During real-world testing on our DCC-controlled staff layout, the Milwaukee, Racine & Troy, the Bachmann 2-8-0 proved to be a capable workhorse. The locomotive rolled through no. 5 and 6 turnouts without so much as a headlight flicker.

On the 3 percent climb to Sky Ridge, the Consolidation hauled a 10-car freight train without slipping. On straight and level track the locomotive can handle about 38 free-rolling HO freight cars.

On our DC test track, powered by a Model Rectifier Corp. Tech 4 power pack, the Bachmann 2-8-0 didn’t start moving smoothly until I applied 7 volts to the track. At that point the model was traveling at 17 scale mph. The locomotive then accelerated smoothly as I advanced the throttle, reaching a speed of 75 scale mph at 12V, the maximum used for our DC speed tests.

I improved the locomotive’s low-speed performance in DC by using our DCC system to set the decoder’s analog starting voltage (CV 63) to a value of 2. At that setting the model started rolling smoothly at 12 scale mph when I set the DC power pack to 6V. For those without a DCC system, these CVs can also be set with an analog programmer, such as an MRC Tech 6.

Sound Value. The Sound Value decoder offers the excellent, realistic sound reproduction of a top-of-the-line SoundTraxx decoder, but has simplified function and programming options. Unlike the Tsunami or Econami, the Sound Value decoder doesn’t have Digital Dynamic Exhaust or button-controlled braking.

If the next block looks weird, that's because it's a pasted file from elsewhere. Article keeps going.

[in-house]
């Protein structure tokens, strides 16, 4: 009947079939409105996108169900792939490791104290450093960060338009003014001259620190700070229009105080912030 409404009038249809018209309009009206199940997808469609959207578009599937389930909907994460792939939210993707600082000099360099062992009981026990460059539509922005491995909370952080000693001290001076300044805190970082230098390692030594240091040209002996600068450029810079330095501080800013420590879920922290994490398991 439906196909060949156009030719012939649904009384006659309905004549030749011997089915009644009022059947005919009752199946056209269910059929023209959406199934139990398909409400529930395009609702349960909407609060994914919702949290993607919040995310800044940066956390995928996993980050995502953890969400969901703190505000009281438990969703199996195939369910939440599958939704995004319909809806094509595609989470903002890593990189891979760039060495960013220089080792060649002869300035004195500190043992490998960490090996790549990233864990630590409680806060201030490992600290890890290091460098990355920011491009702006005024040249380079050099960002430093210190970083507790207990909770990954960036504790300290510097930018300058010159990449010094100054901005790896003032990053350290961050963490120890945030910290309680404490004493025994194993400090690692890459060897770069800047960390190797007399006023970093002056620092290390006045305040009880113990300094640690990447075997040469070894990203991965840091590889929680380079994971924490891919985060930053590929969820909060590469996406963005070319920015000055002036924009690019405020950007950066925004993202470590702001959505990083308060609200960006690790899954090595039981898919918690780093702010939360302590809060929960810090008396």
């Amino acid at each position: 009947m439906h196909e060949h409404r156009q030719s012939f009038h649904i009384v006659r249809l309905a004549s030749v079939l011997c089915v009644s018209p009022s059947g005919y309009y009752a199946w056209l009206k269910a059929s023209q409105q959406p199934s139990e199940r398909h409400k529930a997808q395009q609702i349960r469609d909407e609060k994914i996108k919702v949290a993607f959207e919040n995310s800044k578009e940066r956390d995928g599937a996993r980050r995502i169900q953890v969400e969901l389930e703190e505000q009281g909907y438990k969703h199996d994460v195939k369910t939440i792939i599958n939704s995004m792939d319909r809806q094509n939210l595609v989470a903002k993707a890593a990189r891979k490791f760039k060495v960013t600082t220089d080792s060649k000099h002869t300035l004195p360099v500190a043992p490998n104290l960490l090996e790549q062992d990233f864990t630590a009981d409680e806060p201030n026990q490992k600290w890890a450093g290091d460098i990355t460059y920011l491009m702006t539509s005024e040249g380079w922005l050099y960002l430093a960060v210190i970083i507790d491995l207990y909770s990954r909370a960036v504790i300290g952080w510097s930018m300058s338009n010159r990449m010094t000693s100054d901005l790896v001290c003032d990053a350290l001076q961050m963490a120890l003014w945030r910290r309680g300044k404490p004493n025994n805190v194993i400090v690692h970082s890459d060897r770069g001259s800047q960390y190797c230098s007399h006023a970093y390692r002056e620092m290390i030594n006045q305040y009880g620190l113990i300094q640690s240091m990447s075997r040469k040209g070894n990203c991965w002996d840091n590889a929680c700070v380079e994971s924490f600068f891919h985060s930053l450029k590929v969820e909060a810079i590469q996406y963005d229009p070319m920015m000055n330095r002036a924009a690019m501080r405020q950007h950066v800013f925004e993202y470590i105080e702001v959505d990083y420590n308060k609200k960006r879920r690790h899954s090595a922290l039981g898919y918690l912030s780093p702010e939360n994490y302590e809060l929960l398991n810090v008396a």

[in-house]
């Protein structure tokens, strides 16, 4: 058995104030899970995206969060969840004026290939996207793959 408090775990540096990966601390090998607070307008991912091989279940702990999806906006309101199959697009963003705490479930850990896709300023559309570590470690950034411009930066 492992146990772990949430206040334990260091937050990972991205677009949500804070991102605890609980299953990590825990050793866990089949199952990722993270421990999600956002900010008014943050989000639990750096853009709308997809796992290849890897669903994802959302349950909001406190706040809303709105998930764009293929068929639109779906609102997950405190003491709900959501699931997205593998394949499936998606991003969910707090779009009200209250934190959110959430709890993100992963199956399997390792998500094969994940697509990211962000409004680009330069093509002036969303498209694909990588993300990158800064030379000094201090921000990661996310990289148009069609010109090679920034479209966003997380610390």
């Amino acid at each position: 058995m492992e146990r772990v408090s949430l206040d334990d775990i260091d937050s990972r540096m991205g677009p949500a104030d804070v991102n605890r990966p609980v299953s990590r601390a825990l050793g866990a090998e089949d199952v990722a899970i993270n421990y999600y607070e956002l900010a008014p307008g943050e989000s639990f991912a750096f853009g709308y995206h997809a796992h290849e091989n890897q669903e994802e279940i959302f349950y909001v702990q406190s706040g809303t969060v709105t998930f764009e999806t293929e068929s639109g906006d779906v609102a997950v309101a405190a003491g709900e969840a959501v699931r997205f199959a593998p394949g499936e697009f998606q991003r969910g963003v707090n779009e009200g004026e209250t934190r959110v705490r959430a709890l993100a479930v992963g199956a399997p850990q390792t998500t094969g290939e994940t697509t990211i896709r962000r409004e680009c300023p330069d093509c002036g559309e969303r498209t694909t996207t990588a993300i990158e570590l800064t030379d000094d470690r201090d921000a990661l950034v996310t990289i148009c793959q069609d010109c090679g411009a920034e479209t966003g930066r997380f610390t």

However, I could still use a DCC throttle to trigger many sound effects, including the bell, long and short whistle blasts, and a steam release. In addition to a master volume control (CV128), there are other CVs that allowed me to set the volume levels of individual sounds.

Function 0 turns on the headlight, which shines brightly when the locomotive’s direction is set to forward and automatically dims when the direction is set to reverse. There’s also a manual headlight dimmer that’s programmed to function 7 by default. All the available functions can be remapped if desired.